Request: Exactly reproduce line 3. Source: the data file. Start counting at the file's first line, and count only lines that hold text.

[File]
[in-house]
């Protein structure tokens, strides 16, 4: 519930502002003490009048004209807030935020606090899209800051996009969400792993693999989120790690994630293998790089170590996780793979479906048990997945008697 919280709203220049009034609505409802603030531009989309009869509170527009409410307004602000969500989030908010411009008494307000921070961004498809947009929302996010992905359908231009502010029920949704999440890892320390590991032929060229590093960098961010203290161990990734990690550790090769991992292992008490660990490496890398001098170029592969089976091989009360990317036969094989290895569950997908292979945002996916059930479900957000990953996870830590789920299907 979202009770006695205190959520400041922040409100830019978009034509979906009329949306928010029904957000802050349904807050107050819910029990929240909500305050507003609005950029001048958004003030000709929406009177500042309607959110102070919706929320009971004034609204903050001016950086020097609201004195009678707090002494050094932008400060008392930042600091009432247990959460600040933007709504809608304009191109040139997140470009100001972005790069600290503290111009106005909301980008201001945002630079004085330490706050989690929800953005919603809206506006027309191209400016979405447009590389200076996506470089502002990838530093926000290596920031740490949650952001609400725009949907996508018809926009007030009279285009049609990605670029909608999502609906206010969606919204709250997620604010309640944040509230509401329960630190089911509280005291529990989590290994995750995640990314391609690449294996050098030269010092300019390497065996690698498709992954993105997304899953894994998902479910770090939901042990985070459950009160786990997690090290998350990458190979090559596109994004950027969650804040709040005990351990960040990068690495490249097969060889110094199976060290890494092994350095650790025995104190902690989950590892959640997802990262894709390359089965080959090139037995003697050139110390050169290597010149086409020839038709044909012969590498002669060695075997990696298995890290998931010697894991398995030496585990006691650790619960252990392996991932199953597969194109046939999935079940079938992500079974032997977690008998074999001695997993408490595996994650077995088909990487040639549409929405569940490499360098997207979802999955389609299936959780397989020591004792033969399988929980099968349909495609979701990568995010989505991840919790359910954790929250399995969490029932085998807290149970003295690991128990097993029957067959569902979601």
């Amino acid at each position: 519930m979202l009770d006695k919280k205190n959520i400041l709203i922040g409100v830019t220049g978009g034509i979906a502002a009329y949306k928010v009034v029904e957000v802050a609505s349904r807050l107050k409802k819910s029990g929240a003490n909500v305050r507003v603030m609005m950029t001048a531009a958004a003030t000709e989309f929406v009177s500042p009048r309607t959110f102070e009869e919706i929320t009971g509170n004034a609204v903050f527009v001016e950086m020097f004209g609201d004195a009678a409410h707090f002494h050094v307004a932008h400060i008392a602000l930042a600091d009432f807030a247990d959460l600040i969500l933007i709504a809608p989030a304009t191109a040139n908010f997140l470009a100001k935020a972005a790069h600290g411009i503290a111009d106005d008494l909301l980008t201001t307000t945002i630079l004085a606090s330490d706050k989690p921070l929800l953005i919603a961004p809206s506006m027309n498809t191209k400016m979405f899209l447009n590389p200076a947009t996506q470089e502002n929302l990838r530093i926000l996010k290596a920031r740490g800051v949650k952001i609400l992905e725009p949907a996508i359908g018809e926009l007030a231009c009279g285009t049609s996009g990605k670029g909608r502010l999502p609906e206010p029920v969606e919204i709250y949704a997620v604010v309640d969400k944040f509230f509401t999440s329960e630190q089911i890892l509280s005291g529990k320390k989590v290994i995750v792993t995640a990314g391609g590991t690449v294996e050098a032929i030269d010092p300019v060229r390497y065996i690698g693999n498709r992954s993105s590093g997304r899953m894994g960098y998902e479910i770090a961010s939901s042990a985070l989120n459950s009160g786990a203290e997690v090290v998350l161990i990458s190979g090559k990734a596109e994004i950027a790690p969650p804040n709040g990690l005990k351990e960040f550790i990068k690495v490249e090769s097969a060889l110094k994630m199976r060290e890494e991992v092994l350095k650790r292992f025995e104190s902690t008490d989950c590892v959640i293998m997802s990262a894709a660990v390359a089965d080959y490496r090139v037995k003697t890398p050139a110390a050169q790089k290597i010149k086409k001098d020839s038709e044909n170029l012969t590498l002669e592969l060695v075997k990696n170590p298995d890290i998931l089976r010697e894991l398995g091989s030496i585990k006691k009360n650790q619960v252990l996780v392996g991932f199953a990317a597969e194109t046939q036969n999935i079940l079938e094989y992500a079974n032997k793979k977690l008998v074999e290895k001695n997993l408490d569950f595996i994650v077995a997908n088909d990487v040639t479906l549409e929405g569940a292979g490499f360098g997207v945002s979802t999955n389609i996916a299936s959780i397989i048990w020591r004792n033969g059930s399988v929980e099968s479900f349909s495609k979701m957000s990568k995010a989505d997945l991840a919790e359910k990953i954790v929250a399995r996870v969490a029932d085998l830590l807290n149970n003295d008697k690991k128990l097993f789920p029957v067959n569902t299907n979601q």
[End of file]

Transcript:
């Amino acid at each position: 519930m979202l009770d006695k919280k205190n959520i400041l709203i922040g409100v830019t220049g978009g034509i979906a502002a009329y949306k928010v009034v029904e957000v802050a609505s349904r807050l107050k409802k819910s029990g929240a003490n909500v305050r507003v603030m609005m950029t001048a531009a958004a003030t000709e989309f929406v009177s500042p009048r309607t959110f102070e009869e919706i929320t009971g509170n004034a609204v903050f527009v001016e950086m020097f004209g609201d004195a009678a409410h707090f002494h050094v307004a932008h400060i008392a602000l930042a600091d009432f807030a247990d959460l600040i969500l933007i709504a809608p989030a304009t191109a040139n908010f997140l470009a100001k935020a972005a790069h600290g411009i503290a111009d106005d008494l909301l980008t201001t307000t945002i630079l004085a606090s330490d706050k989690p921070l929800l953005i919603a961004p809206s506006m027309n498809t191209k400016m979405f899209l447009n590389p200076a947009t996506q470089e502002n929302l990838r530093i926000l996010k290596a920031r740490g800051v949650k952001i609400l992905e725009p949907a996508i359908g018809e926009l007030a231009c009279g285009t049609s996009g990605k670029g909608r502010l999502p609906e206010p029920v969606e919204i709250y949704a997620v604010v309640d969400k944040f509230f509401t999440s329960e630190q089911i890892l509280s005291g529990k320390k989590v290994i995750v792993t995640a990314g391609g590991t690449v294996e050098a032929i030269d010092p300019v060229r390497y065996i690698g693999n498709r992954s993105s590093g997304r899953m894994g960098y998902e479910i770090a961010s939901s042990a985070l989120n459950s009160g786990a203290e997690v090290v998350l161990i990458s190979g090559k990734a596109e994004i950027a790690p969650p804040n709040g990690l005990k351990e960040f550790i990068k690495v490249e090769s097969a060889l110094k994630m199976r060290e890494e991992v092994l350095k650790r292992f025995e104190s902690t008490d989950c590892v959640i293998m997802s990262a894709a660990v390359a089965d080959y490496r090139v037995k003697t890398p050139a110390a050169q790089k290597i010149k086409k001098d020839s038709e044909n170029l012969t590498l002669e592969l060695v075997k990696n170590p298995d890290i998931l089976r010697e894991l398995g091989s030496i585990k006691k009360n650790q619960v252990l996780v392996g991932f199953a990317a597969e194109t046939q036969n999935i079940l079938e094989y992500a079974n032997k793979k977690l008998v074999e290895k001695n997993l408490d569950f595996i994650v077995a997908n088909d990487v040639t479906l549409e929405g569940a292979g490499f360098g997207v945002s979802t999955n389609i996916a299936s959780i397989i048990w020591r004792n033969g059930s399988v929980e099968s479900f349909s495609k979701m957000s990568k995010a989505d997945l991840a919790e359910k990953i954790v929250a399995r996870v969490a029932d085998l830590l807290n149970n003295d008697k690991k128990l097993f789920p029957v067959n569902t299907n979601q």